Because of legal complexities when AOL was sued by their volunteers—and the volunteers won the case—MSN Games reformed their policy by contracting a third-party company to manage the program. In 2001, Participate Systems won the contract and would continue to lead the program until its official disbanding. During the volunteer program's conversion to its new management, all previous token designations were replaced with a single "+" token and a new name, the "Member Plus", or MPlus program. Participate Systems was acquired by Outstart.com in November 2004.

Citing MSN's statement regarding the closure of CD-ROM games on the Zone on June 19, 2006, the Member Plus program was also disbanded at that time, due to the removal of chat capabilities from game lobbies and the end of support for the ZoneFriends client.

Setbacks

  • In 2000, the site started to be a target of continuous crack attacks. Crackers, script kiddies for the most part, targeted the Zone software. In 2004, the worst crack attack occurred through the use of social engineering, giving the intruders access to the administrator tools. The intruders used their new-found tools to ban players and other site volunteers.
  • After the dot-com boom, web sites claimed difficulties managing their finances. MSN Games changed its market strategy and left the retail market to focus solely on free and premium games, a decision that finally culminated in their decision to retire support for CD-ROM games and lobbies on June 19, 2006.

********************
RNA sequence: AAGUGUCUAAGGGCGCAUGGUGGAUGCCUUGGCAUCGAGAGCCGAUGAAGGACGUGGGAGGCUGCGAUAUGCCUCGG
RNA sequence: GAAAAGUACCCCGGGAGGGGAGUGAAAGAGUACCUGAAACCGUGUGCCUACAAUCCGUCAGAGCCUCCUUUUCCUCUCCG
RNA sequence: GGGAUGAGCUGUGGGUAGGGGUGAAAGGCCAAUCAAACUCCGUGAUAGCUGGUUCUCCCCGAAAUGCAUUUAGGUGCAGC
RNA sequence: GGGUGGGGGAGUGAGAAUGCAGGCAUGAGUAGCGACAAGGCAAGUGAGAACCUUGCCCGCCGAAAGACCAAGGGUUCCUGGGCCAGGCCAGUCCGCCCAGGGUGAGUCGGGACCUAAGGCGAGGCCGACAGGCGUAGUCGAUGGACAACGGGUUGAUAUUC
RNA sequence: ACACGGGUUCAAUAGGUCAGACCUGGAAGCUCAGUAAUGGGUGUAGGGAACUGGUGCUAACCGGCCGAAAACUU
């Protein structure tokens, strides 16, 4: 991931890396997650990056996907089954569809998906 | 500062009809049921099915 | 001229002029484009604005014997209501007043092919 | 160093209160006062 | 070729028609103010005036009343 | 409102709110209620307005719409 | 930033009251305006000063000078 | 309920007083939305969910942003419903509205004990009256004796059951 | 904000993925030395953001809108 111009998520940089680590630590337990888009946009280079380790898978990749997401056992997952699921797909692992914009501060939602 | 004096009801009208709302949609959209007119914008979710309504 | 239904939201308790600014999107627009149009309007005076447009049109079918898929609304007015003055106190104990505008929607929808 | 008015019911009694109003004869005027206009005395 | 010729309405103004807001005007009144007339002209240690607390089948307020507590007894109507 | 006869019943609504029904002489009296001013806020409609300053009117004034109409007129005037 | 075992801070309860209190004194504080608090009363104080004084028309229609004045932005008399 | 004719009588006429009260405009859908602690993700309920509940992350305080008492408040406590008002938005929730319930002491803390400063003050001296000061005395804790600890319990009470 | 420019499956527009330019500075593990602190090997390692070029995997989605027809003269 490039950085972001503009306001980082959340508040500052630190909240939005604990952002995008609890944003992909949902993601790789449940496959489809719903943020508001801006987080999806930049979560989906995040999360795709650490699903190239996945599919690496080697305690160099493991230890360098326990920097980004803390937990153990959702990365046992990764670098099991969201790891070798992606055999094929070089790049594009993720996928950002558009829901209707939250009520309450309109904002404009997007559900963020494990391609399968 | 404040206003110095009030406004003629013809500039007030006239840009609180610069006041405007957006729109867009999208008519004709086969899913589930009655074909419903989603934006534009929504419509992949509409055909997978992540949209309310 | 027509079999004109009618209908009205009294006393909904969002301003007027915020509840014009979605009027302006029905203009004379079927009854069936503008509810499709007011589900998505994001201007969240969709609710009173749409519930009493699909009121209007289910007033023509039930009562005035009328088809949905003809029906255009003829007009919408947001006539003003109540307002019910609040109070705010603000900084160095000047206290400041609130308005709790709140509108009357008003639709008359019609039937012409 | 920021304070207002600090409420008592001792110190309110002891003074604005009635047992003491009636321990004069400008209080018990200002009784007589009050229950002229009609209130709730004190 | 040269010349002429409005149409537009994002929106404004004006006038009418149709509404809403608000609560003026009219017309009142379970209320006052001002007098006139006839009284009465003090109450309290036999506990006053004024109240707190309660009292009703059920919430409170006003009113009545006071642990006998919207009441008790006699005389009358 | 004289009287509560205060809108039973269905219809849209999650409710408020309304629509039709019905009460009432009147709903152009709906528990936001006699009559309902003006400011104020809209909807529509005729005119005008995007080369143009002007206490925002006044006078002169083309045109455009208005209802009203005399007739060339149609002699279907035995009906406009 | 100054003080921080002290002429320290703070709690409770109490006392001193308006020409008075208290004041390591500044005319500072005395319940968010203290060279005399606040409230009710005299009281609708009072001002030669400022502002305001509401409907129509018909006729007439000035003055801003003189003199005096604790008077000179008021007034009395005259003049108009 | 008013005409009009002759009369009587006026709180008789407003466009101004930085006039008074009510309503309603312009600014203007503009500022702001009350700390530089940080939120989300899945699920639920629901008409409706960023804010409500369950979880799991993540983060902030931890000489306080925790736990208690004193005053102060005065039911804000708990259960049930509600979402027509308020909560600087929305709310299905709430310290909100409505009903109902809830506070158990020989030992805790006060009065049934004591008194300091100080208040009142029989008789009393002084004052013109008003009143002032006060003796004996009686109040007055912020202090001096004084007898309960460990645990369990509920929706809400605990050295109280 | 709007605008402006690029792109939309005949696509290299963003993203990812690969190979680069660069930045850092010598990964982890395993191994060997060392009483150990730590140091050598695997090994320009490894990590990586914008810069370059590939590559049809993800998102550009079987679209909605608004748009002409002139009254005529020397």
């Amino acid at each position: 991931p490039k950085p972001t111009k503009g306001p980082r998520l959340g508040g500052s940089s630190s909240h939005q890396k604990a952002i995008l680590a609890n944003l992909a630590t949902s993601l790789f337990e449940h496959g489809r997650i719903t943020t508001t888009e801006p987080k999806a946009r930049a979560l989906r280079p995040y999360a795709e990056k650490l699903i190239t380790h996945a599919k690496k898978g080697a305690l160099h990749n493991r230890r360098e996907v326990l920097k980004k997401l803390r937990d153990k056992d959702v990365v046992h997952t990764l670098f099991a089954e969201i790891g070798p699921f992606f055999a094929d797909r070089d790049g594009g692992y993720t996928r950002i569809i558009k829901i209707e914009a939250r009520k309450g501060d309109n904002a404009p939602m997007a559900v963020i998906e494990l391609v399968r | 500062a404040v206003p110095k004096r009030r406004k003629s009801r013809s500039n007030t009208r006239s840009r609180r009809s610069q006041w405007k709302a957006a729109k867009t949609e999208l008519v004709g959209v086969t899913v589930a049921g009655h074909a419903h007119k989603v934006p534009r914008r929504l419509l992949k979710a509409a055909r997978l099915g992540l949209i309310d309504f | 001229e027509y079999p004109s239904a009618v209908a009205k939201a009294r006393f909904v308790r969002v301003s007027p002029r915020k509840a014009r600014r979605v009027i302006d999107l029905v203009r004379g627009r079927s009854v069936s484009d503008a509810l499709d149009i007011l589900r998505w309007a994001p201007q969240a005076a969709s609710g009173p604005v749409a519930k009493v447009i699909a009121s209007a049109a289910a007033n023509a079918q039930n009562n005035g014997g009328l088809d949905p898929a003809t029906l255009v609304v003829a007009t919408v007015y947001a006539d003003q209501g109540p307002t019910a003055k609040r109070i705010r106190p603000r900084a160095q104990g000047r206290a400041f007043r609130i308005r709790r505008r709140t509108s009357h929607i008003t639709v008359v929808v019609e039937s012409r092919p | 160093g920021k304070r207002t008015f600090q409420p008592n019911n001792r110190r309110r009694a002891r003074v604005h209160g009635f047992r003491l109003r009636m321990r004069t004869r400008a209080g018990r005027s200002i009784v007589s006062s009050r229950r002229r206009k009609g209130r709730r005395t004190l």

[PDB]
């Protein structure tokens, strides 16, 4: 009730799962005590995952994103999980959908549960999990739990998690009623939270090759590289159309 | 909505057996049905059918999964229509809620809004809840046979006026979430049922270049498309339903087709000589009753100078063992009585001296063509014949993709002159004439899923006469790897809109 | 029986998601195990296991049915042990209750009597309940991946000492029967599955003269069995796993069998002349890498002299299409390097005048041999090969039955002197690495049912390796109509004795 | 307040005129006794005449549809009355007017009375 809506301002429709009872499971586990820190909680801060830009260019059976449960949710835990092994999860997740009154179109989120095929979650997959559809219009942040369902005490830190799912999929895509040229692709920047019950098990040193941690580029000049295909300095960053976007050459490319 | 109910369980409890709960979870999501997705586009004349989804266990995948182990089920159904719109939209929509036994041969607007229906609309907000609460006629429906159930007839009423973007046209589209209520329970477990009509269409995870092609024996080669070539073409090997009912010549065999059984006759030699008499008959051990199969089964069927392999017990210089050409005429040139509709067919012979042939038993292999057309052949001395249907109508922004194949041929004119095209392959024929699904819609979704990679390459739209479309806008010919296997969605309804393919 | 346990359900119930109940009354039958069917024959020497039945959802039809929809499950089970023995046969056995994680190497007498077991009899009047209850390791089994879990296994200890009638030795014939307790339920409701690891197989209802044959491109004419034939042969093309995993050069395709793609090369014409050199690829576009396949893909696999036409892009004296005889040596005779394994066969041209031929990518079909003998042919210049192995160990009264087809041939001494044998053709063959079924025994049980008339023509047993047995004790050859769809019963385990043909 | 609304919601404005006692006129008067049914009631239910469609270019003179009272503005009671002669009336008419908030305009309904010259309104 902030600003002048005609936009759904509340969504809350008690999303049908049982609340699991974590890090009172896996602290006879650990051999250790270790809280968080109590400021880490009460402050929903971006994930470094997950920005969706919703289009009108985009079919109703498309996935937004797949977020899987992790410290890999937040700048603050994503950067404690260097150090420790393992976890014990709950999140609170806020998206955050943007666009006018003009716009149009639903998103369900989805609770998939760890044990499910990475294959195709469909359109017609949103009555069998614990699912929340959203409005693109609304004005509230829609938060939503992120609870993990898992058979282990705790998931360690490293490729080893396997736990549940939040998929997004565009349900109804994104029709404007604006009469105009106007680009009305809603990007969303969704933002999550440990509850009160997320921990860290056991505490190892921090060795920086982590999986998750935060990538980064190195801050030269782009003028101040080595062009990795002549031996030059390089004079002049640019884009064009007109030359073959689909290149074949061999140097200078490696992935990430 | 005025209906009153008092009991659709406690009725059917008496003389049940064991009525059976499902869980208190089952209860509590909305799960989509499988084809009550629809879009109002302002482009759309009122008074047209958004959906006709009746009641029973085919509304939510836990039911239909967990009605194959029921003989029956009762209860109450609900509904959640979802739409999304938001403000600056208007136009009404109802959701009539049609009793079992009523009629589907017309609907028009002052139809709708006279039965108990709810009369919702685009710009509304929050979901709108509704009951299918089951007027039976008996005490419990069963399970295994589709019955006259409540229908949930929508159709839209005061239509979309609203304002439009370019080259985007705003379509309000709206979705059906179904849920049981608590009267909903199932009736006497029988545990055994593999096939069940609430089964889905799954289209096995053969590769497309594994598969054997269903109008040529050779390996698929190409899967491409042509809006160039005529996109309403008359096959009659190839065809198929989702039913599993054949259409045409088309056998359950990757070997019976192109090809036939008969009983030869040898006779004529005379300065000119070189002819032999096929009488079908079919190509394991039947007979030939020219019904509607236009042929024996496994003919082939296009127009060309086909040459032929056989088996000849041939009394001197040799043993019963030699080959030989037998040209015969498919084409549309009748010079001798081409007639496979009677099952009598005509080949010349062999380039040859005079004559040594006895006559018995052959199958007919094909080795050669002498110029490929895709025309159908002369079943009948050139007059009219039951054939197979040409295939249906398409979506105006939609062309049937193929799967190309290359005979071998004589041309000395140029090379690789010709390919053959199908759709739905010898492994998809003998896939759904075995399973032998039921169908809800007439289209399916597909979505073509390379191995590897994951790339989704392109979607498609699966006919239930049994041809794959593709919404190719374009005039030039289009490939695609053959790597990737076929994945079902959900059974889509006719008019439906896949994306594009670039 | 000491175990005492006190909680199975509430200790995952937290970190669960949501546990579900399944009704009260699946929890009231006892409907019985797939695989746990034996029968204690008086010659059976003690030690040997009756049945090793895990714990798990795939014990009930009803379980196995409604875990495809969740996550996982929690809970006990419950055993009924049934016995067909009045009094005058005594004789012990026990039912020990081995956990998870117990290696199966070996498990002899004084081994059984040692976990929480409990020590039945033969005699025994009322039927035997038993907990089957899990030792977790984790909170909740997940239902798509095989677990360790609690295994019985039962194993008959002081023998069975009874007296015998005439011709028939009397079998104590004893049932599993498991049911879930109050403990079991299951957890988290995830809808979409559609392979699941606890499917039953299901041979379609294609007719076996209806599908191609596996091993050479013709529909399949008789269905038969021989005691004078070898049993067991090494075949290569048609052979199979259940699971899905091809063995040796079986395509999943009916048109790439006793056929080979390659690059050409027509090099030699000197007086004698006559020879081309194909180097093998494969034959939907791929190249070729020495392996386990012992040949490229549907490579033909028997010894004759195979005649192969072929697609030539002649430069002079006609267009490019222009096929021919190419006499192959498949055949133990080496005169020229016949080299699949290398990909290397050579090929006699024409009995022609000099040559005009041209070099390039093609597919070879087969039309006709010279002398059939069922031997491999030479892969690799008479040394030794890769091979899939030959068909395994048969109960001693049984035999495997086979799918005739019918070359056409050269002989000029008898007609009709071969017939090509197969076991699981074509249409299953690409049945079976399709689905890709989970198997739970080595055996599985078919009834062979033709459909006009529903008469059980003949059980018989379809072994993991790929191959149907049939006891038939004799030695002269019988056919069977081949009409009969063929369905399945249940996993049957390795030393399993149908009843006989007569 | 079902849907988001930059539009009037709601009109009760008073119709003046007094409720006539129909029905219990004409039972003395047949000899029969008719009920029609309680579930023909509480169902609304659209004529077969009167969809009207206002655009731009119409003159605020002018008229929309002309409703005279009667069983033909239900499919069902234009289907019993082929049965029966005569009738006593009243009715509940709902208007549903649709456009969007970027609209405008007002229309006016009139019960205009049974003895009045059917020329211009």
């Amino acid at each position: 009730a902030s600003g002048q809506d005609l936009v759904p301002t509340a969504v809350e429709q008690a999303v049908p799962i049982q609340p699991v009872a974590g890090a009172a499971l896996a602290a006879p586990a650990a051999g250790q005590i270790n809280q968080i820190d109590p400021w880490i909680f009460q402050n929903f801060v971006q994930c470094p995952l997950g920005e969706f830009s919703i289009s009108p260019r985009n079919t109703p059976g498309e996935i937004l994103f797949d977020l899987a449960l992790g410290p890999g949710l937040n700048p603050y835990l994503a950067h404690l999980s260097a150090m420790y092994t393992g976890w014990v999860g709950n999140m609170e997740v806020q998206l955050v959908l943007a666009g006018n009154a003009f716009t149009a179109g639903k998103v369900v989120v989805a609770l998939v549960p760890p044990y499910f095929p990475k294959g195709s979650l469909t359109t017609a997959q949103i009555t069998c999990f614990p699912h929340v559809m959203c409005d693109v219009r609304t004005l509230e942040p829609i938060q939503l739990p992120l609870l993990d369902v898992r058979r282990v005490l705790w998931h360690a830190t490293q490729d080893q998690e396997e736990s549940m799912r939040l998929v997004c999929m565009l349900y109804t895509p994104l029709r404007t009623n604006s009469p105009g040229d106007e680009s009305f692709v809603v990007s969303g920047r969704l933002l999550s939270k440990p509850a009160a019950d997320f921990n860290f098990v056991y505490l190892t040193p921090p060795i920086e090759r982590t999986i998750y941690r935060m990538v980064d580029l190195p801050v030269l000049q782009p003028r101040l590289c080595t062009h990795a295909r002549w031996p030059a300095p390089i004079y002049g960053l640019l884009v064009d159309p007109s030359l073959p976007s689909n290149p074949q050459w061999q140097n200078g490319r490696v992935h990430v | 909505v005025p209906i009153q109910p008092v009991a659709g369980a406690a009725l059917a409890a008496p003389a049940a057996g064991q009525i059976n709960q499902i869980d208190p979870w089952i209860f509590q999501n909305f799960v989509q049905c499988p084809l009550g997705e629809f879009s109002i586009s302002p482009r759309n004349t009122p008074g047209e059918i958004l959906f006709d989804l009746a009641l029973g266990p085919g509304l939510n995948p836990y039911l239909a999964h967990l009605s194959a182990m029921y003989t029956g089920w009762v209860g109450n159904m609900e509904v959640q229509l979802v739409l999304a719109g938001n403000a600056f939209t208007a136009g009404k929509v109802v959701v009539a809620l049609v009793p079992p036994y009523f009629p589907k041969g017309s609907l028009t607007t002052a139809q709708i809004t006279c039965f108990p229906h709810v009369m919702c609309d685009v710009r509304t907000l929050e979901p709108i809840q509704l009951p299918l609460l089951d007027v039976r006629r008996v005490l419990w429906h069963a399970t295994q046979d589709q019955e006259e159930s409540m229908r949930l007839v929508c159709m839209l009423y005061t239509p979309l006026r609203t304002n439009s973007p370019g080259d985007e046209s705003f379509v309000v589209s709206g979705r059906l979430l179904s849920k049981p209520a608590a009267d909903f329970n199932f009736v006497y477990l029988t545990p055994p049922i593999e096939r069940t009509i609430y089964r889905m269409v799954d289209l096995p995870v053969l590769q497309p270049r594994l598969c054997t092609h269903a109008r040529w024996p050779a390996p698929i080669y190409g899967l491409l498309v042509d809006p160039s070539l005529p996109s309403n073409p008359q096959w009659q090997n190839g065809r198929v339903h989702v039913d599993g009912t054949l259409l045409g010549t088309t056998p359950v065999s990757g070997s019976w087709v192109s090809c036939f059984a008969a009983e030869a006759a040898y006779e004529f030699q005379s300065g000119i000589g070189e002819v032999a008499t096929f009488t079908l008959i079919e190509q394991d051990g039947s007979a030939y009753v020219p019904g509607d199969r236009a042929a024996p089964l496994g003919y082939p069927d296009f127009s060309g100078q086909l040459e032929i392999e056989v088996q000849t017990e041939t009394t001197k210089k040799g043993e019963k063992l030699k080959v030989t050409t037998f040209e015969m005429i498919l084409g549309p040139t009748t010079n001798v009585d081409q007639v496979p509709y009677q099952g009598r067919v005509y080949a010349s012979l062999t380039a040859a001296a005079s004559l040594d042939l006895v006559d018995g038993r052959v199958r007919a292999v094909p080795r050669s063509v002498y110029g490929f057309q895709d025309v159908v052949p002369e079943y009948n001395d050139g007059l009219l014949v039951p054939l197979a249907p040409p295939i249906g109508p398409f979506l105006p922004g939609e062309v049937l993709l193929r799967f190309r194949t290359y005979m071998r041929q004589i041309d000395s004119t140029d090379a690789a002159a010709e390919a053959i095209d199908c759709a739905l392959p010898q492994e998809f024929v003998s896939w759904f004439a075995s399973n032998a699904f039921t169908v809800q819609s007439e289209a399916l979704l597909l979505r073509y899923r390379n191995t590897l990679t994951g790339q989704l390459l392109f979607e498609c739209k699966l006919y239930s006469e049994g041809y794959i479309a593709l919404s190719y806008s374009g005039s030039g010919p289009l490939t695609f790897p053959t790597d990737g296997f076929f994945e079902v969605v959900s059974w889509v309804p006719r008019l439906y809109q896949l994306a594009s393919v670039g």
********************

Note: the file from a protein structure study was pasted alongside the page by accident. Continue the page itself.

• Specialized programs, including the Fighter Ace and Allegiance teams disbanded during the Zone's transition to the Member Plus program, due primarily to the planned retirement of their associated games.

Legacy

Controversy

MSN Games announced in early 2006 the retiring of support for all lobby-based CD-ROM games, chat lobbies, the ZoneFriends client and the Member Plus program, scheduled for June 19, 2006:

"...as of June 19, 2006, we will be retiring our CD-ROM matchmaking service, along with the original versions of several classic card and board games: Classic Backgammon, Bridge, Classic Checkers, Chess, Cribbage, Euchre, Go, Classic Hearts, Reversi, and Spades. We’ll be sad to see them go! These games are like old friends: they gave us our start, and helped us grow from an innovative little entertainment site to a truly stellar online gaming experience. But over the years, it’s become more and more difficult to maintain the aging hardware and software that supports them. We held out absolutely as long as we could, but it was finally time to make that decision."